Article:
The council did not include any major landowners. There was a gentleman (he was elected chairman at the first council meeting) and a manager. Two were small scale employers, two were skilled tradesmen, and one was a labourer. The council did not represent the wealth of the parish: on average, members of the council would have paid only five shillings [£15 in 1995 values] if a full rate demand had been made.
By contrast, the defeated churchwardens were men of considerable wealth. One was a major landowner, and the other was the largest tenant farmer in the parish. Together they would have been liable for £24 [£1330]. But Twyning now had a council of men of moderate means. Would they spend money freely on Parish improvements, or would they concentrate on keeping the rates down? These were surely the questions debated in the Fleet, the Crown, and the Gardeners Arms, right up to closing time on Tuesday 4th December 1894.

The Council of 1894

Cox, George Edw, Waverley villa 64 yrs
Gentleman, retired dealer in fancy goods,
rated at £18 as owner/occupier

Dark, Francis, of Brockeridge 76
Market Gardener
rated at £30 as occupier, £18 as owner

Jones, Henry, of High Street 65
Cordwainer, boot and shoemaker

Jeynes, Neighbour; Hillend Old Beerhouse 59
Market Gardener and Beer retailer
rated at £12 as occupier

Pates, Charles, of Brockeridge 51
rated at £17 as occupier

Warner, Geo Frederick
Portmanteau maker

Wood, James Levi, Fleet Inn & ferry 30
Licensed Victualler
rated at £48 as occupier


Although women were not considered (by men) to be rational enough to be allowed to vote in Parliamentary elections, their smaller brains were considered to be adequate for the grasp of local affairs. The qualification for the local vote was payment of rates, so that where a woman was head of the household, she could register as an elector. Comparing the register for Twyning with the census, it would appear that, although almost all the men registered, only one third of the women did so. The occupations of those who did were very varied – four women of independent means, two dressmakers, and one each of: farmer, governess, nurse, laundress, charwoman and agricultural labourer. There is no evidence that any of them attended the election meeting.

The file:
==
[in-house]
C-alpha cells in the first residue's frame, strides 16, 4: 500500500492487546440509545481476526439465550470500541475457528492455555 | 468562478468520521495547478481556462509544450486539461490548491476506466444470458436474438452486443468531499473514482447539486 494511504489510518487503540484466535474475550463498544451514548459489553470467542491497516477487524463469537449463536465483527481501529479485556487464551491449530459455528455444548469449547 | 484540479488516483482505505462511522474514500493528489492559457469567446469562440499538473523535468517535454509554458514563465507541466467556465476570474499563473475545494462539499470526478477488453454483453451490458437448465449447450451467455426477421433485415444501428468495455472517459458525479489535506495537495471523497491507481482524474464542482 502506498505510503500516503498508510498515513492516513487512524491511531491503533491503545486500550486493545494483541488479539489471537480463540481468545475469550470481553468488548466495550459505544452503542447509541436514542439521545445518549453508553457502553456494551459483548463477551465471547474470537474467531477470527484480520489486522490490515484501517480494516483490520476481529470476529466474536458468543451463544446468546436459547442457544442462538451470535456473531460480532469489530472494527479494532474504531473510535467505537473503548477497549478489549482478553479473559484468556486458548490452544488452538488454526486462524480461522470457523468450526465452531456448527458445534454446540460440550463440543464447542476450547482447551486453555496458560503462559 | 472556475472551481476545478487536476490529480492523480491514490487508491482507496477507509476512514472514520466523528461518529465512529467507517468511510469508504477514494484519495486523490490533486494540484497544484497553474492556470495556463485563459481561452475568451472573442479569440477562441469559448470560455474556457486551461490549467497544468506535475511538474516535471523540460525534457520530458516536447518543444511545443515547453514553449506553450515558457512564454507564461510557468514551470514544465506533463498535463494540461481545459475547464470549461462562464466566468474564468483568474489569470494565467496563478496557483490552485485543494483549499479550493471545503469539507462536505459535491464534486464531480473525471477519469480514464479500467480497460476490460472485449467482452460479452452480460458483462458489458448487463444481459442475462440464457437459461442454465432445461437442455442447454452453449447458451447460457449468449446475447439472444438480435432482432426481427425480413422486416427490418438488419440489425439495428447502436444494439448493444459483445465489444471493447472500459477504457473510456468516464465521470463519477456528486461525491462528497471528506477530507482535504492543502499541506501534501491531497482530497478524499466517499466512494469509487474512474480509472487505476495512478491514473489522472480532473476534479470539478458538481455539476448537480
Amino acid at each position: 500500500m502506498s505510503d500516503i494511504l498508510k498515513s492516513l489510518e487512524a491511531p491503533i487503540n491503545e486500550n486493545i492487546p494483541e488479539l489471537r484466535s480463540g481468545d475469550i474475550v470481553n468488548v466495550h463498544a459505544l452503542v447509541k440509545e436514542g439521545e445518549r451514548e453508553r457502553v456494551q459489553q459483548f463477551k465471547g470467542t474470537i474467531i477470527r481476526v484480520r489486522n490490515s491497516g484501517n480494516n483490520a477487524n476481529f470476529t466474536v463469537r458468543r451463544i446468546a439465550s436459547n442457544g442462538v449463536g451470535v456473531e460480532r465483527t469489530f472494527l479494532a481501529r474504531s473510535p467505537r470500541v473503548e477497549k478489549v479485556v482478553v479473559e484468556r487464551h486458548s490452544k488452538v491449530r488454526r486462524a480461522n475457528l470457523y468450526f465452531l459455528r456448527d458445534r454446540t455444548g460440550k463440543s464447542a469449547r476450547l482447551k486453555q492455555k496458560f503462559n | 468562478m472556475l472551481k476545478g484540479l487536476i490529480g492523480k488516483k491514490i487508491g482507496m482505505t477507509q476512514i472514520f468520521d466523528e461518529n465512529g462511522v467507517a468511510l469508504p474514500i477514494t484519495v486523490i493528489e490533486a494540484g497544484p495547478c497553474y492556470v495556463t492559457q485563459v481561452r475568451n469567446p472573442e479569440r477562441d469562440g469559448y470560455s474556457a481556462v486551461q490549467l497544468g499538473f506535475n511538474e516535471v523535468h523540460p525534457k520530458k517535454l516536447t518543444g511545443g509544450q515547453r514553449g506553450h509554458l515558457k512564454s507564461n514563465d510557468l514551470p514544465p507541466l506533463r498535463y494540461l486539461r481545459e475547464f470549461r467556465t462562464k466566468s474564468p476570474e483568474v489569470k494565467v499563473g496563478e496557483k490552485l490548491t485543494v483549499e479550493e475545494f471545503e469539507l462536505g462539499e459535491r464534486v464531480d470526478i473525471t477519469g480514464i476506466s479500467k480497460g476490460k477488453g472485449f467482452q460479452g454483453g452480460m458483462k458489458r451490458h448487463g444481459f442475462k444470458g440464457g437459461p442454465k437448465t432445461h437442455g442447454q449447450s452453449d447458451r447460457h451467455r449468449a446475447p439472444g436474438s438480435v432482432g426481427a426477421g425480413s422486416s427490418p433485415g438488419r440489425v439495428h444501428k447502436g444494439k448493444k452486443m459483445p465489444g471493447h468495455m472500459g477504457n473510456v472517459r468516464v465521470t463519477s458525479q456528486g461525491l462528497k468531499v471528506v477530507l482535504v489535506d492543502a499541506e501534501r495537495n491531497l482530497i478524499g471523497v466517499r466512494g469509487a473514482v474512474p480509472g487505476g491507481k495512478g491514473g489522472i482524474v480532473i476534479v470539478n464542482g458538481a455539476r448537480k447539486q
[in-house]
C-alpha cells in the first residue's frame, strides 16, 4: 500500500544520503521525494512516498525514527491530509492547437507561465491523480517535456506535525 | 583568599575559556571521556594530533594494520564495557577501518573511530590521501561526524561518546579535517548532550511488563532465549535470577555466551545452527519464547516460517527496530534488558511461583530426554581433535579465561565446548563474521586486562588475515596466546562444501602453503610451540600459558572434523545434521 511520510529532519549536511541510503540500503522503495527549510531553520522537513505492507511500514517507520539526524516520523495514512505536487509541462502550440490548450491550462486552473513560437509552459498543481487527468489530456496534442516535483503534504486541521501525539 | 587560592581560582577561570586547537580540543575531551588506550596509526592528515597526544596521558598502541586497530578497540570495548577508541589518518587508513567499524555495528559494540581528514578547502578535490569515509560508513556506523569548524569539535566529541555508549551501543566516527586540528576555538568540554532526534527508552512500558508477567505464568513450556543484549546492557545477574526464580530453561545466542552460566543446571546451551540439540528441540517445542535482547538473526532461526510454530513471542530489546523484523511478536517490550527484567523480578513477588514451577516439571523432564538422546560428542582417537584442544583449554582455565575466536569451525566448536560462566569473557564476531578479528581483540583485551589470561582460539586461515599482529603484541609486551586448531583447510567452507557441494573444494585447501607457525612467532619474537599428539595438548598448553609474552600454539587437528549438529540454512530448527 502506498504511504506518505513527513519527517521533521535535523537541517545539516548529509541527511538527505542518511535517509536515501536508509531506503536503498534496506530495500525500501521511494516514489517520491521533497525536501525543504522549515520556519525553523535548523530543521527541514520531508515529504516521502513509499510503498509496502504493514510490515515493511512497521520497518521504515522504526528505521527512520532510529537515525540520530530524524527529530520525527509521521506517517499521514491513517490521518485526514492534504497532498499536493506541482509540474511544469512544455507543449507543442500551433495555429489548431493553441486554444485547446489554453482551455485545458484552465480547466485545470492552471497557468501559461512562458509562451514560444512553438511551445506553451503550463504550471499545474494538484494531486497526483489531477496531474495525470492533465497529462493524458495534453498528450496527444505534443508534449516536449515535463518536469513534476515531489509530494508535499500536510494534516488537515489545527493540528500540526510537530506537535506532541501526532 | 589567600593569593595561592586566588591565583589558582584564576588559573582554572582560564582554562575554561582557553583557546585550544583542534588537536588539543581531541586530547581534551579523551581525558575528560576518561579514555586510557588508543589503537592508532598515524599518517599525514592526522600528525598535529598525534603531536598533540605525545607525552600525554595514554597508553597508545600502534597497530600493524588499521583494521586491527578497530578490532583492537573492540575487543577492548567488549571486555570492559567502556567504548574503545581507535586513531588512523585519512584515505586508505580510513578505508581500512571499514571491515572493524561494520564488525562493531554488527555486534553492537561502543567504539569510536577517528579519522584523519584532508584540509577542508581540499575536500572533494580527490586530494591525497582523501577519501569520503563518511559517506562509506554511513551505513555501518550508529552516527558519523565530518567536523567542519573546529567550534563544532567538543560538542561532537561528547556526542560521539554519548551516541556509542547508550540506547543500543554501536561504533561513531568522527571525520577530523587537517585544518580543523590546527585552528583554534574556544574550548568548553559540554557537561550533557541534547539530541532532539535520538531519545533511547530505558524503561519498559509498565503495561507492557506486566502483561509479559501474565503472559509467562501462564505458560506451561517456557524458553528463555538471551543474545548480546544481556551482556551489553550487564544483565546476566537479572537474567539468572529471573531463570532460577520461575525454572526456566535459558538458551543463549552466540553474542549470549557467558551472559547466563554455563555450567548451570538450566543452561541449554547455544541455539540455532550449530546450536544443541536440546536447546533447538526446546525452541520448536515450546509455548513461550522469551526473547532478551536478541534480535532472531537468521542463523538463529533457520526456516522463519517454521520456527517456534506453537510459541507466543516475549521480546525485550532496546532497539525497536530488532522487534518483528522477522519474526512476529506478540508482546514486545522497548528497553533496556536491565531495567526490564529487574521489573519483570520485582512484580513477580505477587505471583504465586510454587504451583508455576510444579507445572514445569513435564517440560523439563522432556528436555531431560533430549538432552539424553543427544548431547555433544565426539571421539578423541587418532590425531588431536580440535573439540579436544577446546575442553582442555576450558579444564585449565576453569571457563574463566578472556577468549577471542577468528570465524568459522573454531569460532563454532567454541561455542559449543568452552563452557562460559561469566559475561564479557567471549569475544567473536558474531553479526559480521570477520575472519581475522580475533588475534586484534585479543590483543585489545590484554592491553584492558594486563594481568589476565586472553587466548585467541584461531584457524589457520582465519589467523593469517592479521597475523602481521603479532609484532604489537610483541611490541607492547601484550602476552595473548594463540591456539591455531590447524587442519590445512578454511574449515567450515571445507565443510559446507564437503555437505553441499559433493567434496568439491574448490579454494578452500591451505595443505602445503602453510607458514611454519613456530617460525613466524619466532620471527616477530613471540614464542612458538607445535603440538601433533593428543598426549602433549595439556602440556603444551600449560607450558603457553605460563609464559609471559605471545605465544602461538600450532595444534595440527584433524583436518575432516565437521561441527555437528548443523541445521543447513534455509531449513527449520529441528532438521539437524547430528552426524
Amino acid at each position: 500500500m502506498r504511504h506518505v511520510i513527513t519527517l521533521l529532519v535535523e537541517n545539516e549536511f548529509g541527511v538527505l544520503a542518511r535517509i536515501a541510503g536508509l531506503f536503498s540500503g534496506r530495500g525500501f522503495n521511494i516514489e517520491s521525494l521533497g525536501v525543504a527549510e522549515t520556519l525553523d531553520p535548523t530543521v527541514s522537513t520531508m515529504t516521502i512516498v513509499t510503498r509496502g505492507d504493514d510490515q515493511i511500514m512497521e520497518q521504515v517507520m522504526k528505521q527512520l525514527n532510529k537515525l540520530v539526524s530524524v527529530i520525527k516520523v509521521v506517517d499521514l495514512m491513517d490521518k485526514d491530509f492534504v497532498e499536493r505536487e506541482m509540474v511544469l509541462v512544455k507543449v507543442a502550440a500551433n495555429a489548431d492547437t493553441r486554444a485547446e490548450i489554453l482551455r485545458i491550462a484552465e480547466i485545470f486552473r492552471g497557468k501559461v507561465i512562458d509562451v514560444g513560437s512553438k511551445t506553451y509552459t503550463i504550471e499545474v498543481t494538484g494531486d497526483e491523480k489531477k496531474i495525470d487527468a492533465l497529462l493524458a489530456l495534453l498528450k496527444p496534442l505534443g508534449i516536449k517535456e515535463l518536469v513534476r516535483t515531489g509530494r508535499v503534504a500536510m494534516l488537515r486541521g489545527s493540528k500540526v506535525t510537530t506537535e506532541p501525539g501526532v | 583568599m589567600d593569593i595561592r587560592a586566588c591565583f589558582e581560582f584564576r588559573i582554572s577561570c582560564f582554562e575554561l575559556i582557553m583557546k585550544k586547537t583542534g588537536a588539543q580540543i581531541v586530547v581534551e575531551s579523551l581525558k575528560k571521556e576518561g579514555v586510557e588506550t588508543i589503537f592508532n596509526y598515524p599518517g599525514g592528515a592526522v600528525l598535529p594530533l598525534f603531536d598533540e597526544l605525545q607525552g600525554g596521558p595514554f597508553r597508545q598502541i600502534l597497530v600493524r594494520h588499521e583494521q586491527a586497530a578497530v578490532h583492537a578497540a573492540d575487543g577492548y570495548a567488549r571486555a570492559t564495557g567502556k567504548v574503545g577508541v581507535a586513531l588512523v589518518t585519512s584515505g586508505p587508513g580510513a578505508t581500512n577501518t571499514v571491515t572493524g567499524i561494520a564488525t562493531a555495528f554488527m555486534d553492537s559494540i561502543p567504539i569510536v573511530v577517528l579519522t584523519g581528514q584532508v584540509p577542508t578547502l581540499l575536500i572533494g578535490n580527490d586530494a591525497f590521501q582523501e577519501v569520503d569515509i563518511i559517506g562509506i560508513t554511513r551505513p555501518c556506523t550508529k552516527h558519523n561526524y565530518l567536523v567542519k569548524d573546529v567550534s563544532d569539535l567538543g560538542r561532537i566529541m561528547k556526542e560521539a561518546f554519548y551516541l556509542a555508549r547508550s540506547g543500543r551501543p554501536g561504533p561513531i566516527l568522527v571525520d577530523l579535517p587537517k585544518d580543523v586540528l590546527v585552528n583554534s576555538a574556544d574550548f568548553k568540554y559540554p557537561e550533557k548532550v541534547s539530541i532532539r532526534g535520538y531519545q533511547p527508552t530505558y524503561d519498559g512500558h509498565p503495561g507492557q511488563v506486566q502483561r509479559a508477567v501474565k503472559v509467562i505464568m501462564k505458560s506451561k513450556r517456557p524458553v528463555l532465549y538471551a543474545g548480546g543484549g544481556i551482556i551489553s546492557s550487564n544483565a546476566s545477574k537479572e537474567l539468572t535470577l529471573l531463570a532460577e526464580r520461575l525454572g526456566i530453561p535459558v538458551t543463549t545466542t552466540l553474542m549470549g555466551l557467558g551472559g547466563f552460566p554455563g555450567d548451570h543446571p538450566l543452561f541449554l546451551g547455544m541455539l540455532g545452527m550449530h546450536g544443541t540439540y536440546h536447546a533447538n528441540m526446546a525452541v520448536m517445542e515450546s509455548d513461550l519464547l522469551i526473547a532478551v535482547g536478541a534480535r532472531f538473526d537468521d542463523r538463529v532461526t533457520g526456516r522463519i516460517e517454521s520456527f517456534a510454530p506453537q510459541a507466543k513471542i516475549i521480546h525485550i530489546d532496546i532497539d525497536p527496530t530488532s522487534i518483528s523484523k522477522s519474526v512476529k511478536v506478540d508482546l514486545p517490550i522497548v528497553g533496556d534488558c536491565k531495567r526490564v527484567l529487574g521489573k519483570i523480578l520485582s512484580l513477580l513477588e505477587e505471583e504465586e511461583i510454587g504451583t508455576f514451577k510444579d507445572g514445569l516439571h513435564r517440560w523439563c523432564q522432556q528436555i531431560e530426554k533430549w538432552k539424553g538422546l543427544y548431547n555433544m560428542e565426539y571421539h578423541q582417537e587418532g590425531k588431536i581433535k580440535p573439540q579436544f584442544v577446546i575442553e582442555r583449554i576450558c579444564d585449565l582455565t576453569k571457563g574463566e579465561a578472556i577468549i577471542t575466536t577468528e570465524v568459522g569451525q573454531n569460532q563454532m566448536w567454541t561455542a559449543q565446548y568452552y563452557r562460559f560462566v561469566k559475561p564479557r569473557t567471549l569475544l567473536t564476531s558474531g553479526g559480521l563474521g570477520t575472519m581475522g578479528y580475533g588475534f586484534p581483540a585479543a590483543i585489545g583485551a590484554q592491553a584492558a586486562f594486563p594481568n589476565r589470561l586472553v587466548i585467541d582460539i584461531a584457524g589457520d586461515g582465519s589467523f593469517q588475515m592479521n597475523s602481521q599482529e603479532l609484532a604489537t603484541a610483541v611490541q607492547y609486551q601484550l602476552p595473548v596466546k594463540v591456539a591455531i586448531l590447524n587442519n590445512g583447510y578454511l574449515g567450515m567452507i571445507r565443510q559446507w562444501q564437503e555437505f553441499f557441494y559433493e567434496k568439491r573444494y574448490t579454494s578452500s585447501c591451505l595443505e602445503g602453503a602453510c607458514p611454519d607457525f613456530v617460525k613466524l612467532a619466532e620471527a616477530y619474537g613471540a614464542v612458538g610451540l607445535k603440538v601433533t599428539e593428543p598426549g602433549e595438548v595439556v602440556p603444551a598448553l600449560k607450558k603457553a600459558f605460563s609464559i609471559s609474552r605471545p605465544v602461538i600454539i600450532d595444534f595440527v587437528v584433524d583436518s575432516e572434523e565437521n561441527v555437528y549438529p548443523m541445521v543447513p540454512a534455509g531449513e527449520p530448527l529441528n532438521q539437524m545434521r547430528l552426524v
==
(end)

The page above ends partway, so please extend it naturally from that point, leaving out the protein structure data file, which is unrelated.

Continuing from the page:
By contrast, the women of Kemerton were very active. The register shows 21 women to 77 men, an extraordinarily high proportion. At a meeting before the election, ten women were named as present, to 21 men. Women were also reported as being present at the Alderton election. In Tewkesbury, two women were elected to the Board of Guardians.


In November of 1894, the “Times” printed several letters about the forthcoming parish council elections. One writer wrote that a caucus of radicals in his area had selected candidates to pack the council. The writer urged an early bill to introduce proportional representation. A fortnight later a correspondent in King’s Lynn reported that Radical agents were “drawing up lists of labouring and small trading and dissenting classes” for the new council. A council packed with poor radicals was a fearful prospect for a rich landowner.

Local people tried to exclude party and denomination from the council election. In Longdon they proposed to “balance the interest of landowners , tenant farmers, and labourers”, which amounted to giving the first two classes excess representation. Deerhurst decided to select one farmer and one labourer from each on its three hamlets, adding the Vicar as Chairman.